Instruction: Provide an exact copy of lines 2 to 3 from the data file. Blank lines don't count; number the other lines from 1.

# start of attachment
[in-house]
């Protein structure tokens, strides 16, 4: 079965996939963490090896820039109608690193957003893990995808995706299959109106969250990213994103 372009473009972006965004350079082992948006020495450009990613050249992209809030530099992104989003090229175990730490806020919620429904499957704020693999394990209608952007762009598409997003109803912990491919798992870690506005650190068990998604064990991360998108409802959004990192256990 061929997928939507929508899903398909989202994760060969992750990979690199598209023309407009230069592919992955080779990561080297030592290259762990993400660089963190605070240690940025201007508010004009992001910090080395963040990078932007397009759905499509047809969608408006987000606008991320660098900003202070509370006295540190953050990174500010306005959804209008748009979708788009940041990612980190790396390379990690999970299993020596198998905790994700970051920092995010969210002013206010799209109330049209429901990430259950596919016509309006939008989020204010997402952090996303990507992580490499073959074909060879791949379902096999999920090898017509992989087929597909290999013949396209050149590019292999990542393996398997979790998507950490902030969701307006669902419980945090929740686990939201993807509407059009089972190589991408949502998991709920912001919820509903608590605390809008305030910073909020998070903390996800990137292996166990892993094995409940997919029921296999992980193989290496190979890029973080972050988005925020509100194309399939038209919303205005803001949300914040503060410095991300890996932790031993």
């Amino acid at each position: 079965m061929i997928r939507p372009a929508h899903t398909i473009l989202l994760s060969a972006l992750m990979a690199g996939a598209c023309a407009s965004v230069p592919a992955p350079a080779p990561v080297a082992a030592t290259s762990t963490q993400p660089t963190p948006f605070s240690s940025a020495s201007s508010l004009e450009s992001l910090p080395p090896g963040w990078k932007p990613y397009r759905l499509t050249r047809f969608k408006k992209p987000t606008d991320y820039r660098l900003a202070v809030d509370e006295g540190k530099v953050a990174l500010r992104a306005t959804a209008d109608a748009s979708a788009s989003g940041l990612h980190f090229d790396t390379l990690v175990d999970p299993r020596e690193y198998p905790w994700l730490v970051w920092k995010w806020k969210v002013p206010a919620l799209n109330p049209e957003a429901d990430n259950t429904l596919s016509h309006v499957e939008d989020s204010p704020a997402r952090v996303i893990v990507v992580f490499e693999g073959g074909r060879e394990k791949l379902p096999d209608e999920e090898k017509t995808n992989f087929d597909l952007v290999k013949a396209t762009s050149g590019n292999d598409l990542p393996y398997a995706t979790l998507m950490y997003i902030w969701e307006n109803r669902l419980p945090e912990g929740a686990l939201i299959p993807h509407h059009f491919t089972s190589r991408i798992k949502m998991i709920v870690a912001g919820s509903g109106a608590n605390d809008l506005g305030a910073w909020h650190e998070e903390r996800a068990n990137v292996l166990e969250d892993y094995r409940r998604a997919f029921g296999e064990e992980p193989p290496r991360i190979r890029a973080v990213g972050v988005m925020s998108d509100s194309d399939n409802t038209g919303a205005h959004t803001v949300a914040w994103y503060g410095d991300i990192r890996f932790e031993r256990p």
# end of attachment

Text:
């Protein structure tokens, strides 16, 4: 079965996939963490090896820039109608690193957003893990995808995706299959109106969250990213994103 372009473009972006965004350079082992948006020495450009990613050249992209809030530099992104989003090229175990730490806020919620429904499957704020693999394990209608952007762009598409997003109803912990491919798992870690506005650190068990998604064990991360998108409802959004990192256990 061929997928939507929508899903398909989202994760060969992750990979690199598209023309407009230069592919992955080779990561080297030592290259762990993400660089963190605070240690940025201007508010004009992001910090080395963040990078932007397009759905499509047809969608408006987000606008991320660098900003202070509370006295540190953050990174500010306005959804209008748009979708788009940041990612980190790396390379990690999970299993020596198998905790994700970051920092995010969210002013206010799209109330049209429901990430259950596919016509309006939008989020204010997402952090996303990507992580490499073959074909060879791949379902096999999920090898017509992989087929597909290999013949396209050149590019292999990542393996398997979790998507950490902030969701307006669902419980945090929740686990939201993807509407059009089972190589991408949502998991709920912001919820509903608590605390809008305030910073909020998070903390996800990137292996166990892993094995409940997919029921296999992980193989290496190979890029973080972050988005925020509100194309399939038209919303205005803001949300914040503060410095991300890996932790031993």
């Amino acid at each position: 079965m061929i997928r939507p372009a929508h899903t398909i473009l989202l994760s060969a972006l992750m990979a690199g996939a598209c023309a407009s965004v230069p592919a992955p350079a080779p990561v080297a082992a030592t290259s762990t963490q993400p660089t963190p948006f605070s240690s940025a020495s201007s508010l004009e450009s992001l910090p080395p090896g963040w990078k932007p990613y397009r759905l499509t050249r047809f969608k408006k992209p987000t606008d991320y820039r660098l900003a202070v809030d509370e006295g540190k530099v953050a990174l500010r992104a306005t959804a209008d109608a748009s979708a788009s989003g940041l990612h980190f090229d790396t390379l990690v175990d999970p299993r020596e690193y198998p905790w994700l730490v970051w920092k995010w806020k969210v002013p206010a919620l799209n109330p049209e957003a429901d990430n259950t429904l596919s016509h309006v499957e939008d989020s204010p704020a997402r952090v996303i893990v990507v992580f490499e693999g073959g074909r060879e394990k791949l379902p096999d209608e999920e090898k017509t995808n992989f087929d597909l952007v290999k013949a396209t762009s050149g590019n292999d598409l990542p393996y398997a995706t979790l998507m950490y997003i902030w969701e307006n109803r669902l419980p945090e912990g929740a686990l939201i299959p993807h509407h059009f491919t089972s190589r991408i798992k949502m998991i709920v870690a912001g919820s509903g109106a608590n605390d809008l506005g305030a910073w909020h650190e998070e903390r996800a068990n990137v292996l166990e969250d892993y094995r409940r998604a997919f029921g296999e064990e992980p193989p290496r991360i190979r890029a973080v990213g972050v988005m925020s998108d509100s194309d399939n409802t038209g919303a205005h959004t803001v949300a914040w994103y503060g410095d991300i990192r890996f932790e031993r256990p």